A few nights ago a friend was over with her kids and the inevitable question arose once again: “So, how did you end up… here?”
If you move to the middle of nowhere, prepare to ask, and be asked, this question a lot- by people who live next door, by your friends and family, by the guy in the elevator, (you know, when you go to big, fancy cities where they have elevators.) I don’t imagine folks ask this question, in exactly this way, in say, Cleveland. It’s as if living in a town of a thousand or so inhabitants, where a substantial percentage are self-employed and/or working a multiplicity of jobs to piece together a livelihood is a sort of personal eccentricity along the lines of talking to the contents of your refrigerator or of keeping a monkey for a pet.
I suppose I could skip the rambling story, with its too-many details, and simply say: “Fate.” Or: “Luck.” Or, worse yet: “Destiny!”
Anything, anything but the usual story- blah blah blah, my parents came here on their honeymoon/my family came here for vacations/my future husband and I decided to get married here and whoops! Found The Perfect House in about ten seconds flat when we decided to look- no, not that.
Because that really doesn’t explain anything at all. In fact, it almost starts to feel like an excuse, “well, we just got used to it and then a house fell on us!” It doesn’t address the real question that underlies the spoken one which is, to paraphrase: “The winters here suck-with-a-capital-S, jobs here are permanently on the endangered-species list, and you have to drive a half an hour to buy milk; Ferchrissakes, why why WHY do you live here?”
That’s the question we don’t really answer each other even when we ask it. If I weren’t afraid of appearing awkwardly sentimental I imagine I’d try to describe how I feel at home here in a way I never knew in the big, sprawling suburb where I grew up; as if I was somehow lost for the first twenty-seven years of my life. I’d tell the story of how the only contact I ever had with our next door neighbors growing up was when we held a garage sale and they called the police; or how the kids on my block only got together to pick fights and throw rocks at each other. I might wonder aloud why it is that the closer together people are physically, the more isolated from one another they seem to become.
The big doings in our town the other day was the annual recital for the Dorothy R. Leach School of Dance, known affectionately to everyone as “Miss Dot.” I have two girls, ages four and nine, and donning the bobby pins, blush and tutus to go on stage in front of an audience of adoring, video-camera toting parents is a highlight of their year.
It’s a highlight of mine too. But this year was especially nice. It was a glorious, Spring-really-might-come-someday kind of day with sun beaming down and a light breeze in the air. After the performance a gaggle of pumped up ballerinas and antsy siblings liberated from the dark auditorium fairly flew outdoors and attacked the school jungle gym with an exuberance we parents haven’t seen in months.
The parents stood in clusters and chatted about nothing in particular and laughed a lot. I never recall my parents ever doing any such thing. *After a while a bunch of us tall people got the bright idea to lure the small people back to our various dusty cars with the promise of ice cream cones… and why not? Days like this were made for spontaneous tips to the country store- in this case Dutchie’s- to sit on a bench with a cone of sweet, melting dairy product. You can sit there on that peeling, ancient bench, enjoying the sun and the fact that the only place you have to be rushing off to at that particular moment is to grab another handful of napkins when somebody’s toddler’s cone begins doing its impression of Mount Saint Helens. If you sit there long enough you can say hello to half the town, coming and going, buying milk and soda and wine and dog food and Fritos.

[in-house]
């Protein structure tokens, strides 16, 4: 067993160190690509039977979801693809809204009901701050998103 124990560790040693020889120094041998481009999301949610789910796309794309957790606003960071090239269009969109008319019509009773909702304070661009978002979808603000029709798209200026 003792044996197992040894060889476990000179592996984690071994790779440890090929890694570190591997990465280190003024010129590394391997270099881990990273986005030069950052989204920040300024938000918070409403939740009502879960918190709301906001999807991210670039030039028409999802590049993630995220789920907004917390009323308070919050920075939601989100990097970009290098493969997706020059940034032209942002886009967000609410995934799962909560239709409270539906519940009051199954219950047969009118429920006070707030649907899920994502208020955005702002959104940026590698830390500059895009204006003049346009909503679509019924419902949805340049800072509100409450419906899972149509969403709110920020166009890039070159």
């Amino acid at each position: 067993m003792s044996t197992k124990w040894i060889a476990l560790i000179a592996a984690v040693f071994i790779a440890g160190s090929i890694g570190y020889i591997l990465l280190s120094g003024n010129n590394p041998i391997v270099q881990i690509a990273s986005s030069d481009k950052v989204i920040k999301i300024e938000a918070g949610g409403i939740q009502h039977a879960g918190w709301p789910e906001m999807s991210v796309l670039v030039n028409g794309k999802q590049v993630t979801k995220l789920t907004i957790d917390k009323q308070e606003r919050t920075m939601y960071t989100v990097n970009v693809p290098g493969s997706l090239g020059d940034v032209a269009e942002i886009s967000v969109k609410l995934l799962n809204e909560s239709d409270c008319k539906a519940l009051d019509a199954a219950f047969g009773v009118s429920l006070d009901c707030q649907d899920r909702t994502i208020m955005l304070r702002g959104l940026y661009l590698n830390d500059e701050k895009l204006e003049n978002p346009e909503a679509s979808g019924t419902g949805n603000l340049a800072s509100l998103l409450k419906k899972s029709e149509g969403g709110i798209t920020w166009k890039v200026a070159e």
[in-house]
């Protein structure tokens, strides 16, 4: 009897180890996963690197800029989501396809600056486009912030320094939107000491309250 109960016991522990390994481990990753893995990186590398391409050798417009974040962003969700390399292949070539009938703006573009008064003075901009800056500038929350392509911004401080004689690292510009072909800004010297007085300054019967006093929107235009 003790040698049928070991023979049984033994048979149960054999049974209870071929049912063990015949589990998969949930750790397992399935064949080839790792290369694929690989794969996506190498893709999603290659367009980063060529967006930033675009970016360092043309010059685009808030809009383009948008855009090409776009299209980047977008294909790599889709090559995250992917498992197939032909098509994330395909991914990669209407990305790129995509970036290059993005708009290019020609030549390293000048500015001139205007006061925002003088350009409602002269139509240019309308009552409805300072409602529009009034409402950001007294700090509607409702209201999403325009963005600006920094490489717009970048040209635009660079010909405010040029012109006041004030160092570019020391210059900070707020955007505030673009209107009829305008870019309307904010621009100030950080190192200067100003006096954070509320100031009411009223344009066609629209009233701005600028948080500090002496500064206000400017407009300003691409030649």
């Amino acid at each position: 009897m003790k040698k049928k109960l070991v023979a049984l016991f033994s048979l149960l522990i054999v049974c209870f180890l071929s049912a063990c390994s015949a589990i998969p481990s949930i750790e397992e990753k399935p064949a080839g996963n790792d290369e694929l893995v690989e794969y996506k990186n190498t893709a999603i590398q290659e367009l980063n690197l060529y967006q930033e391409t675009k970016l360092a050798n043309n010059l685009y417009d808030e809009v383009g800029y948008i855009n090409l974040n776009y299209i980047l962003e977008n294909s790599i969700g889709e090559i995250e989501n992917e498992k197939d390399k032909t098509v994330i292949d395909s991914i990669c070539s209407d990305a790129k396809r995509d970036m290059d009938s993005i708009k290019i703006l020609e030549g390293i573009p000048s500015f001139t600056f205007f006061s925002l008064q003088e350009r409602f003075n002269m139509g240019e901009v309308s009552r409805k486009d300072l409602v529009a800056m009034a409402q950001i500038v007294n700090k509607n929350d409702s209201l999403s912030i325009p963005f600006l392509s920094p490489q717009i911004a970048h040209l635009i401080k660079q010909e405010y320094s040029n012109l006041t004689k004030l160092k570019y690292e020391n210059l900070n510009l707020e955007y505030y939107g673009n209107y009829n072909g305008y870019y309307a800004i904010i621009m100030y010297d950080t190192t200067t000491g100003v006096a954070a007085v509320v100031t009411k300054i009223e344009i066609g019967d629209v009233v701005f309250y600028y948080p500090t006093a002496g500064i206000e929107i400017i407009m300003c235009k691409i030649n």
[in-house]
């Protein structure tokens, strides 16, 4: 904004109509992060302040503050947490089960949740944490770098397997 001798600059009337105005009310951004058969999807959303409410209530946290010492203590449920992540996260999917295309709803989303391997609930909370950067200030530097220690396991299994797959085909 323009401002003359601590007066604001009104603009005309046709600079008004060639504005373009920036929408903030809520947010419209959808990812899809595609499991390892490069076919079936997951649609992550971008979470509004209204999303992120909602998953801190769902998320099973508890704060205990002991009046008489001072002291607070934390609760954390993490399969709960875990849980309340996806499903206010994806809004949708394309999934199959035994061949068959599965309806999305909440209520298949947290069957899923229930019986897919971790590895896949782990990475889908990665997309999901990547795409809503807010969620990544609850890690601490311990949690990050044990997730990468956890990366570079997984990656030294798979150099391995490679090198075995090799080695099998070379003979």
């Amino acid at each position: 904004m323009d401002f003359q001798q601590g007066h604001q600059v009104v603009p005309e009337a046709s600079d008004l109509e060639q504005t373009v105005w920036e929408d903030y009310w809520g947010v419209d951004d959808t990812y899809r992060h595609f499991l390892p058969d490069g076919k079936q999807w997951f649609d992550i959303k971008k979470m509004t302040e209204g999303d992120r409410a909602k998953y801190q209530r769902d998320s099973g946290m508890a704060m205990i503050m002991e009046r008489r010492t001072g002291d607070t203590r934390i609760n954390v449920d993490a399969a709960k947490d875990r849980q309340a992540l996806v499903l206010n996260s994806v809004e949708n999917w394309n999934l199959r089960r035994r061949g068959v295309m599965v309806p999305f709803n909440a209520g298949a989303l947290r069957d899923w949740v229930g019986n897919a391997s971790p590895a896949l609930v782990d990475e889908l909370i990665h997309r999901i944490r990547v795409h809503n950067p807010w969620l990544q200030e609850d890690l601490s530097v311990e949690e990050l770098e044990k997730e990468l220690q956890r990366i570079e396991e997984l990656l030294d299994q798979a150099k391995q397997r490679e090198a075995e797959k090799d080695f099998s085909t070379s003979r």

And there were the girls- our beautiful, happy girls- with four pounds of hairspray per kid holding their buns FIRMLY in place, getting drips on their black leotards and complaining and giggling and jostling and earnestly telling store owners Will and Eric all about the performance and how it really was hard, but they did do it and yes it was fun and could they have their chocolate with a pointy cone now, please?
Sure, there are things to miss about big-city/small-city/suburban existence… but they are all things: indian food, museums, a decent cappuccino, a place where I could learn Italian or watch an arty movie. But those are all things I can visit- they’ll all be waiting for me were I ever to go looking for them. On the other hand this day- this ballerina sunshine ice cream day? This is the exclusive province of folks who are lucky enough to live where I live; lucky enough to have the opportunity to appreciate life just as it happens to happen.
So that’s kind of a complicated answer to a deceptively simple question. I know some will never really understand…maybe I don’t either. The next time someone asks me that familiar question, I’m going to try to remember not to launch into the epic saga, complete with bells, whistles and interpretive dance. Perhaps it would be more accurate to just reply: “You know, it’s the funniest thing. I belong here.”